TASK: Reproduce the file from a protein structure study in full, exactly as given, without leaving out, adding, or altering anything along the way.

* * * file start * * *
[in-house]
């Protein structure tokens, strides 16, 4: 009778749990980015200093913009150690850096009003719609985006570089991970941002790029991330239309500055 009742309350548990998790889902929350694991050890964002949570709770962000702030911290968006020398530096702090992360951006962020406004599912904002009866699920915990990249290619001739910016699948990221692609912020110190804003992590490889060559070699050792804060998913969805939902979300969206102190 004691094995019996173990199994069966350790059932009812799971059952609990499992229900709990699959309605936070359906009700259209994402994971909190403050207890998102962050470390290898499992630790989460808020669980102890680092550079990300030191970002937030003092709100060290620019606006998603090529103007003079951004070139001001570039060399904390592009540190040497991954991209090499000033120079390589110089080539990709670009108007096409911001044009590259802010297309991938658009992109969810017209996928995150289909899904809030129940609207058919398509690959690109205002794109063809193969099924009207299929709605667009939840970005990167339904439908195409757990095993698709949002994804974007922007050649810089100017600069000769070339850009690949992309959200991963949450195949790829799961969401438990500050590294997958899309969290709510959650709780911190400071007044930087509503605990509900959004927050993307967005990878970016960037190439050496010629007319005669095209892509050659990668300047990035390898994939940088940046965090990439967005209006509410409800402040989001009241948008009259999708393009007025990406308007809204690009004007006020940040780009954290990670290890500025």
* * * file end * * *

[in-house]
């Protein structure tokens, strides 16, 4: 009778749990980015200093913009150690850096009003719609985006570089991970941002790029991330239309500055 009742309350548990998790889902929350694991050890964002949570709770962000702030911290968006020398530096702090992360951006962020406004599912904002009866699920915990990249290619001739910016699948990221692609912020110190804003992590490889060559070699050792804060998913969805939902979300969206102190 004691094995019996173990199994069966350790059932009812799971059952609990499992229900709990699959309605936070359906009700259209994402994971909190403050207890998102962050470390290898499992630790989460808020669980102890680092550079990300030191970002937030003092709100060290620019606006998603090529103007003079951004070139001001570039060399904390592009540190040497991954991209090499000033120079390589110089080539990709670009108007096409911001044009590259802010297309991938658009992109969810017209996928995150289909899904809030129940609207058919398509690959690109205002794109063809193969099924009207299929709605667009939840970005990167339904439908195409757990095993698709949002994804974007922007050649810089100017600069000769070339850009690949992309959200991963949450195949790829799961969401438990500050590294997958899309969290709510959650709780911190400071007044930087509503605990509900959004927050993307967005990878970016960037190439050496010629007319005669095209892509050659990668300047990035390898994939940088940046965090990439967005209006509410409800402040989001009241948008009259999708393009007025990406308007809204690009004007006020940040780009954290990670290890500025």